High agricultural production brings down maize prices

KIREHE/KAYONZA - Prices of crops are reported falling across the Eastern Province, as reports of increased production emerge. There has been a bumper harvest of maize, sorghum, rice and cassava in Ngoma, Kirehe, and Kayonza districts, following the land consolidation programme.
The price of maize has reduced from Rwf250 to Rwf80 within a year (File photo)
The price of maize has reduced from Rwf250 to Rwf80 within a year (File photo)

KIREHE/KAYONZA - Prices of crops are reported falling across the Eastern Province, as reports of increased production emerge.

There has been a bumper harvest of maize, sorghum, rice and cassava in Ngoma, Kirehe, and Kayonza districts, following the land consolidation programme.

Farmers have complained that the prevailing prices barely cover their production costs.

For example, a kilogramme of maize is being sold at an average of Rwf80, down from Rwf250 last year. 

Benson Muhikira, the Vice Mayor in charge of Economic Affairs, Kirehe District, said more farmers used fertilizers last season and accessed high-yielding seeds which led to increased crop yields.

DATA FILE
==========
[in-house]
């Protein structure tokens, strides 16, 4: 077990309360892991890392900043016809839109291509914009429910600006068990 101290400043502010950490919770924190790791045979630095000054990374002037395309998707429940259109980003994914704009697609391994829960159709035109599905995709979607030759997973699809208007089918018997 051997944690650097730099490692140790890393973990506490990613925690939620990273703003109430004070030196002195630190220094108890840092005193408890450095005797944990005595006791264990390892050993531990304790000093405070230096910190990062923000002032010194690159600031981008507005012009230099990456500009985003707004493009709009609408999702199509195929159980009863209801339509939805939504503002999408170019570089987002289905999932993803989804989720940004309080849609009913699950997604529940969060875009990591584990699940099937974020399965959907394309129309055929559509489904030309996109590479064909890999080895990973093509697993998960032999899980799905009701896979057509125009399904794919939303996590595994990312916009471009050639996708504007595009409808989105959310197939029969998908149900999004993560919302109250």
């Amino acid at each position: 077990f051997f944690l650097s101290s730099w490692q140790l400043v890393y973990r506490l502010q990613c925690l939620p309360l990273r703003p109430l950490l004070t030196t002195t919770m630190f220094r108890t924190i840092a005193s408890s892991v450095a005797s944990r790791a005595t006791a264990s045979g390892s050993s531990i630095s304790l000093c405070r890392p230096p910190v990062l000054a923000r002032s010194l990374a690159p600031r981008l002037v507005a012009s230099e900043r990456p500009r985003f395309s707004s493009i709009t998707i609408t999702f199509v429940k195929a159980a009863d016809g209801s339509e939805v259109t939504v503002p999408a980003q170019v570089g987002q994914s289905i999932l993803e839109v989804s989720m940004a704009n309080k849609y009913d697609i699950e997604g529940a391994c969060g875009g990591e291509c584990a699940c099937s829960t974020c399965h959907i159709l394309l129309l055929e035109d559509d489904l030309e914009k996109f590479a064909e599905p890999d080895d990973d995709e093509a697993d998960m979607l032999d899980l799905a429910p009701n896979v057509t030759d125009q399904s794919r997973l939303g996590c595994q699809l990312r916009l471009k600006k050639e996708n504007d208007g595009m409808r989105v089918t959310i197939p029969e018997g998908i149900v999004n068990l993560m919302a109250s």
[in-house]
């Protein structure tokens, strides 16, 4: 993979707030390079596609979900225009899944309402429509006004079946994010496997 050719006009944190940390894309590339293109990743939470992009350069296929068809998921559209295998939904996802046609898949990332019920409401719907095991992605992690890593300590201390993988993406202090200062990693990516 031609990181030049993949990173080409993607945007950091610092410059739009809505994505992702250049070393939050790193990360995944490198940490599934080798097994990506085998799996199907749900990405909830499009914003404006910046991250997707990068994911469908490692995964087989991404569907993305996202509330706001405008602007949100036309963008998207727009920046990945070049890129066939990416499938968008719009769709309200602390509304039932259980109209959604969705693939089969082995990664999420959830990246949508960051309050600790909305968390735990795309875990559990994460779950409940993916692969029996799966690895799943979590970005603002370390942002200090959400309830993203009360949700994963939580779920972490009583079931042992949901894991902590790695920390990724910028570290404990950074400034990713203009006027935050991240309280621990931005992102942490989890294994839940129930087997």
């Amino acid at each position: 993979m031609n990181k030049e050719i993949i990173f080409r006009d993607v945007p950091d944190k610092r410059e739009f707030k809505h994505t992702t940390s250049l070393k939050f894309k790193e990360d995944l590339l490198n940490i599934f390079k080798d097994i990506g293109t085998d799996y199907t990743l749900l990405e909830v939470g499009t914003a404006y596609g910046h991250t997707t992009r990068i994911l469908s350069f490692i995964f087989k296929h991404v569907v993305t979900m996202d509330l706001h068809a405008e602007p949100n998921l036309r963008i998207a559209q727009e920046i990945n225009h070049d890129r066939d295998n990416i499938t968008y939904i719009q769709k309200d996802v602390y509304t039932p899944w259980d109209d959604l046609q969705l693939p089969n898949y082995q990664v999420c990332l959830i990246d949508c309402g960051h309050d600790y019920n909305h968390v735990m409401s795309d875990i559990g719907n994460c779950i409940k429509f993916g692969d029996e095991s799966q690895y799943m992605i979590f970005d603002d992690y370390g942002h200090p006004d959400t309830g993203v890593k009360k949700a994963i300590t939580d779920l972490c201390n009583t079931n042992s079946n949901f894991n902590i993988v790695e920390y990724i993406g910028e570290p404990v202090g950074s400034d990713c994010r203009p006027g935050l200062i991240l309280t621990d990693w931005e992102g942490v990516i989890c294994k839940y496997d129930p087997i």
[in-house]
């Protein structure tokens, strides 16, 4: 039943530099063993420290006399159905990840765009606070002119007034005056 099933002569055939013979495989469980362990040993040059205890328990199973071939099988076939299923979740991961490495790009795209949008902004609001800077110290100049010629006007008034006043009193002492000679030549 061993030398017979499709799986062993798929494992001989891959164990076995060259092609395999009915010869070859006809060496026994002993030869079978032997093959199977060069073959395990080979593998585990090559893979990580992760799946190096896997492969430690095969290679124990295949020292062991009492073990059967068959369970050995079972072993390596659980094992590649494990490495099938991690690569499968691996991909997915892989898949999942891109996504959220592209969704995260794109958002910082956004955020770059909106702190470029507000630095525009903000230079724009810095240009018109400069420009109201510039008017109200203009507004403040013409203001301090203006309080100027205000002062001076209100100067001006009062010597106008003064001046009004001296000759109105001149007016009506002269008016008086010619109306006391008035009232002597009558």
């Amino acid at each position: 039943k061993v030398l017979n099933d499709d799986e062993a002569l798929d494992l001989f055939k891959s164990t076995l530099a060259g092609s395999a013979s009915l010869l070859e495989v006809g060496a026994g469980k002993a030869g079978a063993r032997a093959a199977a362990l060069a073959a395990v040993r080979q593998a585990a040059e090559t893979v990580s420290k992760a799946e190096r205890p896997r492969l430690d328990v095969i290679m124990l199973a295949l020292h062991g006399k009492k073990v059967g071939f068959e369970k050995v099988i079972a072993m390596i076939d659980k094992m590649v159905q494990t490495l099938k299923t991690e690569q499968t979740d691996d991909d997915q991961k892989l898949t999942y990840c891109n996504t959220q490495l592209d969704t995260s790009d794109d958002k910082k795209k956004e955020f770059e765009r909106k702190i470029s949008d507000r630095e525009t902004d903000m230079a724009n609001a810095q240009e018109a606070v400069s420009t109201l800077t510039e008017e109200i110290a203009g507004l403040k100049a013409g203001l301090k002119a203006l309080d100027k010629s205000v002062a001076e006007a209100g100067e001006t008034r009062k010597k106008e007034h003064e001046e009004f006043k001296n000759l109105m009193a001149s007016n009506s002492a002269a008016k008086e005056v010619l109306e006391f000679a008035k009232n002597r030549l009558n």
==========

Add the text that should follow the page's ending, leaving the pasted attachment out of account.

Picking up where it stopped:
Acknowledging the price decline, he said: “The main challenge after a bumper harvest always is storage and price management”.

He, however, added that local authorities are encouraging farmers to store the excess produce in order to control supply.

Aphrodis Kanuma, an agricultural officer at Kayonza District, reiterated the need for farmers to stock their produce.

He noted that improved yield has not benefited farmers as they are weighed down by the dictates of demand and supply.

“They want to sell all the crops at ago…so, as it is, the higher the supply the lower the prices and vice versa. Until they can stock and wait to supply during scarcity, they cannot make huge profits. There is need to stabilize prices,” he said.

“These farmers planted good seeds and used fertilizers and had a good harvest. Unfortunately, because they cannot stock their harvests, and want to sell immediately, they make losses.”

The increase in food production has however, drastically checked food shortages that characterized some districts in the past, especially Kayonza and Bugesera.

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